Tatum LLC announced the results of its second quarter Survey of Business Conditions, an executive survey based on the opinions of Tatum’s CFO partners and external CFOs, which focused on the issue of cybersecurity and how leaders are working to protect their organizations from the impacts of cyber breaches and intrusions. Most recognized serious threats to their companies, but reported that there was more work to be done to protect critical business information.
The results show strong consensus around the ability of respondents’ companies to identify their most critical information assets and information systems, with more than seventy percent asserting they have effectively prioritized cyber risks. However, there is much less agreement when asked if their personnel understand that cybersecurity is everyone’s job; nearly forty percent disagreed that their frontline personnel are trained to understand the value of the information assets they touch each day.
At the same time, almost half (forty-eight percent) of respondents reported that cybersecurity is not managed like an enterprise risk demanding an integrated strategy, involving risk analysis and presented in regular executive-level and board discussions. This indicates significant room for improvement in how companies contend with cybersecurity risks. Moreover, slightly more than half (fifty-five percent) of CFOs surveyed indicated that CEOs or other members of the senior leadership team are actively engaged in cybersecurity strategy decision-making, while forty-four percent report that their senior leaders are not involved in such activities.
Suzanne Donner, managing partner, Knowledge Management for Tatum, observed, “Our finding that a large number of CFOs acknowledging that companies could be mitigating the dangers of increasing cybersecurity risks more effectively highlights the need for greater strategy around this growing concern.”
The report noted that:
• Forty-four percent of the executive leadership described cybersecurity as a significant concern,
• Fifty-two percent forecast that 2015 spending on cybersecurity would exceed 2014, while only two percent said it would be less.
• Forty-nine percent saw increased spending on cybersecurity capped at under ten percent, but a quarter saw increases in the eleven to twenty percent range and another quarter saw it as twenty-one percent or more.
Respondents were asked whether they agreed or disagreed with nine statements on cybersecurity risk management.
Strong consensus existed on identifying critical information assets and prioritizing those assets based on risk, with 8-in-10 and 7-in-10 respondents, respectively, agreeing they had done so. The lowest consensus was with the slightly less than 5 in 10 who continuously tested to improve incident response.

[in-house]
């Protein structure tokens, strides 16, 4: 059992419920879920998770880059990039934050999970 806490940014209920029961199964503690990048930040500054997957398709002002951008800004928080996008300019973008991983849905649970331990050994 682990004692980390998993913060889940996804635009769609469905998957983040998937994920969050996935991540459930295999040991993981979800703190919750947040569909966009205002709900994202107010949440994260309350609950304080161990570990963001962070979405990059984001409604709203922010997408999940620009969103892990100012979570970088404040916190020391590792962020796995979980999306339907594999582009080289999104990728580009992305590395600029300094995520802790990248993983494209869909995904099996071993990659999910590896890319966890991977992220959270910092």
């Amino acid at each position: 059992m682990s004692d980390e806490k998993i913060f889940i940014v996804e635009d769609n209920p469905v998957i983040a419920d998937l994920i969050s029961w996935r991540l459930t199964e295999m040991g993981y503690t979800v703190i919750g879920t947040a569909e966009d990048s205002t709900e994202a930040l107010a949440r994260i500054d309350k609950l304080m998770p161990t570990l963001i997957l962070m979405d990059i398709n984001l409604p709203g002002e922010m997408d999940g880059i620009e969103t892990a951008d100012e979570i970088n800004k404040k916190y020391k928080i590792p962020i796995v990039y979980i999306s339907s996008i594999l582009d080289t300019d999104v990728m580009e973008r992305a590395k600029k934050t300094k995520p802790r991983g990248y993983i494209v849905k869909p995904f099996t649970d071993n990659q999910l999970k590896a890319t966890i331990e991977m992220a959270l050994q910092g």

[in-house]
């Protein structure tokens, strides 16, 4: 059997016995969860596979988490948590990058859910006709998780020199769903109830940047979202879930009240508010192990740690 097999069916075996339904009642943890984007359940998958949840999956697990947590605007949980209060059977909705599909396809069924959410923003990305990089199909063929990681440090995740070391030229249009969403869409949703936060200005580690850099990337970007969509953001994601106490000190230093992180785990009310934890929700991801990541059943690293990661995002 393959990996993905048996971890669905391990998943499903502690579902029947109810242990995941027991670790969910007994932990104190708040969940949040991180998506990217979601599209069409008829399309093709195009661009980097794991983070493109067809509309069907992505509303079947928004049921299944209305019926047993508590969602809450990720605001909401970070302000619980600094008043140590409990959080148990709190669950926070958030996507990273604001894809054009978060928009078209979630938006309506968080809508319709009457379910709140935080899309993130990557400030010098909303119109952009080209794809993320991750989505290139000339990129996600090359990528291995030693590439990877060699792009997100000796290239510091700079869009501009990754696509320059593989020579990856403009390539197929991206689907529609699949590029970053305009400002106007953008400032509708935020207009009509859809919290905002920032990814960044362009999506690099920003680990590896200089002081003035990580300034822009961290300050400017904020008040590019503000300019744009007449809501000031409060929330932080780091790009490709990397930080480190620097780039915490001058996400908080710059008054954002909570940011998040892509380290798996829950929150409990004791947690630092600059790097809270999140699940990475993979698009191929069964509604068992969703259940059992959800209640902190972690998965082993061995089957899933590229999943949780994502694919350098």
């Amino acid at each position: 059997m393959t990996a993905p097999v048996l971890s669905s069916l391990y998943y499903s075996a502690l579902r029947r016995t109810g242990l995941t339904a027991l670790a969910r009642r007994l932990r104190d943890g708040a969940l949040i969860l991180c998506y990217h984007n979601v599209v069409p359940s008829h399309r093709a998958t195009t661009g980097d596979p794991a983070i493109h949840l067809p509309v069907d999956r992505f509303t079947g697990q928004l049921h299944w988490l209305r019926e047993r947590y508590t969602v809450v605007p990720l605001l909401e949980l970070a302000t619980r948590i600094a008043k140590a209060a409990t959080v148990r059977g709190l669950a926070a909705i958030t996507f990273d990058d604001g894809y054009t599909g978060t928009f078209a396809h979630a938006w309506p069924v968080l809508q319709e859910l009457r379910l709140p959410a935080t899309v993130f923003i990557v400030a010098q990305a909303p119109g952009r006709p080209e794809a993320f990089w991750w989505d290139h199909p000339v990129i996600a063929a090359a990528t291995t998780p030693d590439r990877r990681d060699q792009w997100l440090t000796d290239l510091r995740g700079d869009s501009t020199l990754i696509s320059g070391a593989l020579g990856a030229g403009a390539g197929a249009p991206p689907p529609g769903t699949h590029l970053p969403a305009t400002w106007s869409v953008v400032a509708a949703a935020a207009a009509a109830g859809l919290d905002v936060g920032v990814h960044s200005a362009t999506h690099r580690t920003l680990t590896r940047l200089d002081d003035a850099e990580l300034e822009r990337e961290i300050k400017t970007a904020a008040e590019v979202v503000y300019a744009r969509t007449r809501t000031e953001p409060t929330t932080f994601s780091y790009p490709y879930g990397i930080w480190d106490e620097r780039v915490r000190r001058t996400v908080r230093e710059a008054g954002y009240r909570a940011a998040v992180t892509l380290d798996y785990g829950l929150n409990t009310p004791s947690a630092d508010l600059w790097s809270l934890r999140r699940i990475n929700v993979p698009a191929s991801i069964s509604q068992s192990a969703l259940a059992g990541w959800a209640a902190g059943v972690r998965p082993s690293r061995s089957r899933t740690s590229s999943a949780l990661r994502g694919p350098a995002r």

Of particular concern may be top or enterprise-level recognition of the strategic and business implications. Forty-eight percent disagreed that cybersecurity is managed like an enterprise risk; forty-four percent that their CEO and senior leadership team are actively engaged in cybersecurity strategic decision-making.
Respondents saw the cycle of technology upgrades to meet evolving threats (“the goal posts keep moving”) as one of the most daunting cybersecurity challenges. Also mentioned were increasing executive and employee awareness, recognition of a threat and buy-in, along with resource challenges – limited funding and availability of cybersecurity resources.
When asked, “What do you see as the most daunting aspect of effectively managing the cybersecurity challenge for your client company?” responses included:
• “Building and maintaining awareness and vigilance.”
• “Teaching people the risks and costs to implement better security, or conversely, to experience a ‘failure’ in cybersecurity.”
• “The volume of attacks and ever-changing technology for new ways to attack.”
• “Disruption to operational processes.”
• “Limited human resources and low spending allocation to address the issues.”
• “Security cooperation between clients and our company.”
• “Constant upgrading and change as more sophisticated intrusion is developed.”
The threat level is there. In the last three months, thirteen percent of respondent companies had suffered cyberattacks and ten percent a cybersecurity intrusion. Very few (less than one percent), however, reported an outright breach of sensitive information assets.
Tatum has made its second quarter 2015 Survey of Business Conditions report available for download.